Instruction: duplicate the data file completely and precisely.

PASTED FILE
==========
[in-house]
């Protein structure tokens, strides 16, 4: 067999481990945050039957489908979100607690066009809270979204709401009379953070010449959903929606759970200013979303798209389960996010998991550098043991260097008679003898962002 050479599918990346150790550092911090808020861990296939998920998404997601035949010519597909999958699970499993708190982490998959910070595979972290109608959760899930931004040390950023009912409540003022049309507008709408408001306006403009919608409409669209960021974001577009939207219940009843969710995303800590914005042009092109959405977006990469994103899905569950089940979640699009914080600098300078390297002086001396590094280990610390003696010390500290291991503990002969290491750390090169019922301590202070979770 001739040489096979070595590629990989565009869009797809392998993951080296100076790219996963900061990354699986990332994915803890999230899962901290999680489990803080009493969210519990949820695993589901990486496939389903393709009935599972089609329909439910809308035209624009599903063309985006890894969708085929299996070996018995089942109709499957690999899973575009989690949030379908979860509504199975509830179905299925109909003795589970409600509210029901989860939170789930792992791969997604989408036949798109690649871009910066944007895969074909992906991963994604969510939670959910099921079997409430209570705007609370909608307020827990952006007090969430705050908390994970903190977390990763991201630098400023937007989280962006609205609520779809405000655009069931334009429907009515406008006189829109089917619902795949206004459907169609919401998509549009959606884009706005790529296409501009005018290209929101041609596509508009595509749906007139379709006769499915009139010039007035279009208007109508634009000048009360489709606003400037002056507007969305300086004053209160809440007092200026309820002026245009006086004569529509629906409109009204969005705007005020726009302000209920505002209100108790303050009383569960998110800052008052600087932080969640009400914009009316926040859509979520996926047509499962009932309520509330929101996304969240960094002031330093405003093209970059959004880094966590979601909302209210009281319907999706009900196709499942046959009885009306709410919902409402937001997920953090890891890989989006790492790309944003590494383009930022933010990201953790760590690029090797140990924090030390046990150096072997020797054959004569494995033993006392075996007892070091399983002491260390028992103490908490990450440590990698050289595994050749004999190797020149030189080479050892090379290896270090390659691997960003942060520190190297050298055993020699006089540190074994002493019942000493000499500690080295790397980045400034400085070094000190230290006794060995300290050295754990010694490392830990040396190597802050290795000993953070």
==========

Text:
[in-house]
């Protein structure tokens, strides 16, 4: 067999481990945050039957489908979100607690066009809270979204709401009379953070010449959903929606759970200013979303798209389960996010998991550098043991260097008679003898962002 050479599918990346150790550092911090808020861990296939998920998404997601035949010519597909999958699970499993708190982490998959910070595979972290109608959760899930931004040390950023009912409540003022049309507008709408408001306006403009919608409409669209960021974001577009939207219940009843969710995303800590914005042009092109959405977006990469994103899905569950089940979640699009914080600098300078390297002086001396590094280990610390003696010390500290291991503990002969290491750390090169019922301590202070979770 001739040489096979070595590629990989565009869009797809392998993951080296100076790219996963900061990354699986990332994915803890999230899962901290999680489990803080009493969210519990949820695993589901990486496939389903393709009935599972089609329909439910809308035209624009599903063309985006890894969708085929299996070996018995089942109709499957690999899973575009989690949030379908979860509504199975509830179905299925109909003795589970409600509210029901989860939170789930792992791969997604989408036949798109690649871009910066944007895969074909992906991963994604969510939670959910099921079997409430209570705007609370909608307020827990952006007090969430705050908390994970903190977390990763991201630098400023937007989280962006609205609520779809405000655009069931334009429907009515406008006189829109089917619902795949206004459907169609919401998509549009959606884009706005790529296409501009005018290209929101041609596509508009595509749906007139379709006769499915009139010039007035279009208007109508634009000048009360489709606003400037002056507007969305300086004053209160809440007092200026309820002026245009006086004569529509629906409109009204969005705007005020726009302000209920505002209100108790303050009383569960998110800052008052600087932080969640009400914009009316926040859509979520996926047509499962009932309520509330929101996304969240960094002031330093405003093209970059959004880094966590979601909302209210009281319907999706009900196709499942046959009885009306709410919902409402937001997920953090890891890989989006790492790309944003590494383009930022933010990201953790760590690029090797140990924090030390046990150096072997020797054959004569494995033993006392075996007892070091399983002491260390028992103490908490990450440590990698050289595994050749004999190797020149030189080479050892090379290896270090390659691997960003942060520190190297050298055993020699006089540190074994002493019942000493000499500690080295790397980045400034400085070094000190230290006794060995300290050295754990010694490392830990040396190597802050290795000993953070």